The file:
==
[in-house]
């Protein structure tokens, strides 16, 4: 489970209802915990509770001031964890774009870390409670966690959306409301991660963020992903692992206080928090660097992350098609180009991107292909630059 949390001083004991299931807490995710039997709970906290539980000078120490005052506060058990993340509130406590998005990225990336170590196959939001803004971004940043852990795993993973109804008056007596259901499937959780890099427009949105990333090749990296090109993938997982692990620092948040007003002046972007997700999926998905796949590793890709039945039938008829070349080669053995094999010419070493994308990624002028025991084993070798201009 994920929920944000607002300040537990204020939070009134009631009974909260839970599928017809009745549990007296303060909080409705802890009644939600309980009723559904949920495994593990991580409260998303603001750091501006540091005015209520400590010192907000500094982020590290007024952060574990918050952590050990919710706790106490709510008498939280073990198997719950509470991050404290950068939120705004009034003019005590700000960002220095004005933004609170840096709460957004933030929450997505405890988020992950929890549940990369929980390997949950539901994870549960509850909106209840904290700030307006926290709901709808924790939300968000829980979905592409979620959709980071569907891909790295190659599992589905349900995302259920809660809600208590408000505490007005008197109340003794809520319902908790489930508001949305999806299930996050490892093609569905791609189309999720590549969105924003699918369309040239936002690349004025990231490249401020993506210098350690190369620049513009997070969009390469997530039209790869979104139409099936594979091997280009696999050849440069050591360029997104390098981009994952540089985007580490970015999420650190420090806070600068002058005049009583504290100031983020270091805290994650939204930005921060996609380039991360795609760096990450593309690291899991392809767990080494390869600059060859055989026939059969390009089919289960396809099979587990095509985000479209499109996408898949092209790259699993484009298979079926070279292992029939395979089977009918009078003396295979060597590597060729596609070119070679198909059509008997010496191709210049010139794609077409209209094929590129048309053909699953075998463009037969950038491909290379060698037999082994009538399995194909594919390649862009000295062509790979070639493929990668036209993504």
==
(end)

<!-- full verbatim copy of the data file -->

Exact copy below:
[in-house]
């Protein structure tokens, strides 16, 4: 489970209802915990509770001031964890774009870390409670966690959306409301991660963020992903692992206080928090660097992350098609180009991107292909630059 949390001083004991299931807490995710039997709970906290539980000078120490005052506060058990993340509130406590998005990225990336170590196959939001803004971004940043852990795993993973109804008056007596259901499937959780890099427009949105990333090749990296090109993938997982692990620092948040007003002046972007997700999926998905796949590793890709039945039938008829070349080669053995094999010419070493994308990624002028025991084993070798201009 994920929920944000607002300040537990204020939070009134009631009974909260839970599928017809009745549990007296303060909080409705802890009644939600309980009723559904949920495994593990991580409260998303603001750091501006540091005015209520400590010192907000500094982020590290007024952060574990918050952590050990919710706790106490709510008498939280073990198997719950509470991050404290950068939120705004009034003019005590700000960002220095004005933004609170840096709460957004933030929450997505405890988020992950929890549940990369929980390997949950539901994870549960509850909106209840904290700030307006926290709901709808924790939300968000829980979905592409979620959709980071569907891909790295190659599992589905349900995302259920809660809600208590408000505490007005008197109340003794809520319902908790489930508001949305999806299930996050490892093609569905791609189309999720590549969105924003699918369309040239936002690349004025990231490249401020993506210098350690190369620049513009997070969009390469997530039209790869979104139409099936594979091997280009696999050849440069050591360029997104390098981009994952540089985007580490970015999420650190420090806070600068002058005049009583504290100031983020270091805290994650939204930005921060996609380039991360795609760096990450593309690291899991392809767990080494390869600059060859055989026939059969390009089919289960396809099979587990095509985000479209499109996408898949092209790259699993484009298979079926070279292992029939395979089977009918009078003396295979060597590597060729596609070119070679198909059509008997010496191709210049010139794609077409209209094929590129048309053909699953075998463009037969950038491909290379060698037999082994009538399995194909594919390649862009000295062509790979070639493929990668036209993504």